#CopingWith is CCM’s interview series run by managing editor Joanna C. Valente
Lynn Melnick is a contributor in our anthology “A Shadow Map,” which is due for release on February 22, 2017 (although it did be launch at AWP this year in DC). Lynn is also the author of the book “If I Should Say I Have Hope” published by YesYes Books in 2012. Of the book, the Matthea Harvey has said, “On the melancholy-go-round of these poems, there’s a swan-seat for sadness but also a tiger called Beauty and a horse called Hope.” Lynn’s second book is due out from YesYes Books, “Landscape with Sex and Violence” (forthcoming October 2017).
Describe your favorite meal.
My favorite meal is an Eastern European Jewish dish made with egg noodles, cottage cheese, and sour cream. (Sadly, I can’t eat dairy anymore so I can no longer eat my favorite meal!)
What music do often you write to, if at all?
I find music distracting when I write.
What are three books that you’ve always identified with?
Hmm. Identified with, as opposed to loved?? Ok. Dancing on the Grave of a Son of a Bitch by Diane Wakoski, It Could Always Be Worse (a Yiddish folktale) by Margot Zemach and The Day of the Locust by Nathanael West
Choose one painting that describes who you are. What is it?
The Storm, 1893 by Edvard Munch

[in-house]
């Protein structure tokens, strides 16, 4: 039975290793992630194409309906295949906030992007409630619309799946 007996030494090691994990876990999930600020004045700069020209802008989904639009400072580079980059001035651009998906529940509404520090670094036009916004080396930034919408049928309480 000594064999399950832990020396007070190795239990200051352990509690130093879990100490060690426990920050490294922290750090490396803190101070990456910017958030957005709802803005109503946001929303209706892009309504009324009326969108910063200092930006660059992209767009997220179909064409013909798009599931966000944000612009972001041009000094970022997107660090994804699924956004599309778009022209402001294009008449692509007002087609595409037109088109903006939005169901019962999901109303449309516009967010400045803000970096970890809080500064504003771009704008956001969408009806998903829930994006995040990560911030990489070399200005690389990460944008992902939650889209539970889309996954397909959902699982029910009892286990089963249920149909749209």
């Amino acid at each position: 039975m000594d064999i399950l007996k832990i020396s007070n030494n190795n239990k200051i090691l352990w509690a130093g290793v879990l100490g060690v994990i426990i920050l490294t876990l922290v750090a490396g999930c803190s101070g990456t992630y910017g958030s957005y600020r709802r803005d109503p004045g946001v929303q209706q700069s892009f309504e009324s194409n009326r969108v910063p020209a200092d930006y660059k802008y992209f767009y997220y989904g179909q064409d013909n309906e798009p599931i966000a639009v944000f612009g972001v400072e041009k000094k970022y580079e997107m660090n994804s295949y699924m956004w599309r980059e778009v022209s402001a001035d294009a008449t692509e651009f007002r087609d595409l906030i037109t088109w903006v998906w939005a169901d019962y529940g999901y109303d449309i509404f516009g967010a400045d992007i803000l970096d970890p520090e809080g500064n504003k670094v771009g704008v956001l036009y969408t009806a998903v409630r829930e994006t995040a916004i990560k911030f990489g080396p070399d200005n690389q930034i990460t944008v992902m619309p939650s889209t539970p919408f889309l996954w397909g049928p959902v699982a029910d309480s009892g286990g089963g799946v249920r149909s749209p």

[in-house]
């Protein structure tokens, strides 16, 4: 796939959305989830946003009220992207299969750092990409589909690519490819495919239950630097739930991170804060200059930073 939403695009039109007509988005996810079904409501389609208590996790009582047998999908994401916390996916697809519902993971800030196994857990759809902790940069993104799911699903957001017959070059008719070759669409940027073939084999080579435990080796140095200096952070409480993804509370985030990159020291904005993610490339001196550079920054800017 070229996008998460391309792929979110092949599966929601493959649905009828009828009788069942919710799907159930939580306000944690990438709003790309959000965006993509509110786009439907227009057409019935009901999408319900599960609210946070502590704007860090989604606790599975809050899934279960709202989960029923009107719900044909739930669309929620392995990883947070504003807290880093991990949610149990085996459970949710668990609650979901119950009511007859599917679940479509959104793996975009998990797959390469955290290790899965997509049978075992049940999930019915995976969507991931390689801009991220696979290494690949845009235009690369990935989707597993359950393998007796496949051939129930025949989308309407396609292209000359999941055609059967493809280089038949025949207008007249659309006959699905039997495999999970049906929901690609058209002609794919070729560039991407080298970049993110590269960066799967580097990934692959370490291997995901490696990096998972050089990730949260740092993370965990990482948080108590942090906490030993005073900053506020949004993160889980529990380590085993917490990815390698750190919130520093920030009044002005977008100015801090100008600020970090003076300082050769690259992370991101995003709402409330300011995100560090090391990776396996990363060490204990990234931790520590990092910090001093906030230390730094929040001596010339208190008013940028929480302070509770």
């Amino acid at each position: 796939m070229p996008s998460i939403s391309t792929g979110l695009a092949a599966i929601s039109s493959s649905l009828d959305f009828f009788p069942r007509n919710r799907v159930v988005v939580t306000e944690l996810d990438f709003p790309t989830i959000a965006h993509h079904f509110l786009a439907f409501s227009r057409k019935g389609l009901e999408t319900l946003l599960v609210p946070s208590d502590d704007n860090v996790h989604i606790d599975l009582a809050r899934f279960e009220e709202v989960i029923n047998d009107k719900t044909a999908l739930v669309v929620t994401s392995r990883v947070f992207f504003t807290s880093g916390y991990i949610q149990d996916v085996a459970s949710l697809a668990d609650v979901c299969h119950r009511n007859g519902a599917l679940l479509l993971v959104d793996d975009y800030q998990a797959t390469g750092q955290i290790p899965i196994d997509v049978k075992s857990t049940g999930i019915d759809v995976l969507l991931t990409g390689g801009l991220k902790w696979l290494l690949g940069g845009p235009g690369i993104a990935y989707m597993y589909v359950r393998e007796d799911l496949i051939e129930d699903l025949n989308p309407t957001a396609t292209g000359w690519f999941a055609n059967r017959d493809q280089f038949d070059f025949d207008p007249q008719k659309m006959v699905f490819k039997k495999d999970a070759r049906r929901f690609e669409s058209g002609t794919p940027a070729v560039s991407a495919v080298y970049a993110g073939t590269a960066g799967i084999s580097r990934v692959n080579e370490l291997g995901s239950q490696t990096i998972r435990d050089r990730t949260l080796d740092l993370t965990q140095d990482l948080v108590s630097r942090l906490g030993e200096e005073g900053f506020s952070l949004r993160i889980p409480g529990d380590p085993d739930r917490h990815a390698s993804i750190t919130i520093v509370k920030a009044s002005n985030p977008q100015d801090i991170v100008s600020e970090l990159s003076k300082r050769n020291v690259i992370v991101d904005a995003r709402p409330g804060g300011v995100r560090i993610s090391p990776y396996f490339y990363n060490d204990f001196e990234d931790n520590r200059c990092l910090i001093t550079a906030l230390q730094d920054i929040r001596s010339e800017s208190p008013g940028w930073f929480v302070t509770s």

Choose a gif that encompasses mornings for you.
What do you imagine the apocalypse is like? How would you want to die?
I don’t. I want to die knowing my children are safe and happy.
If you could only watch three films for the rest of your life, what would they be?
All About Eve, Who’s Afraid of Virginia Woolf?, and Mulholland Drive
How would you describe your social media persona/role?
Less shy than I am in life.
What’s your favorite animal and why?
Until I was well into adulthood, I thought seahorses were mythological and then one day I saw one.
What do you carry with you at all times?
Worry, doubt and tampons.
Lynn Melnick is the author of Landscape with Sex and Violence (forthcoming, 2017) and If I Should Say I Have Hope (2012), both with YesYes Books, and the co-editor of Please Excuse This Poem: 100 New Poets for the Next Generation (Viking, 2015). She serves on the Executive Board of VIDA: Women in Literary Arts.
Joanna C. Valente is a human who lives in Brooklyn, New York. She is the author of Sirs & Madams (Aldrich Press, 2014), The Gods Are Dead (Deadly Chaps Press, 2015), Marys of the Sea (ELJ Publications, 2016), & Xenos (2016, Agape Editions). She received her MFA in writing at Sarah Lawrence College. She is also the founder of Yes, Poetry, as well as the managing editor for Luna Luna Magazine and CCM. Some of her writing has appeared in Prelude, The Atlas Review, The Feminist Wire, BUST, Pouch, and elsewhere. She also teaches workshops at Brooklyn Poets.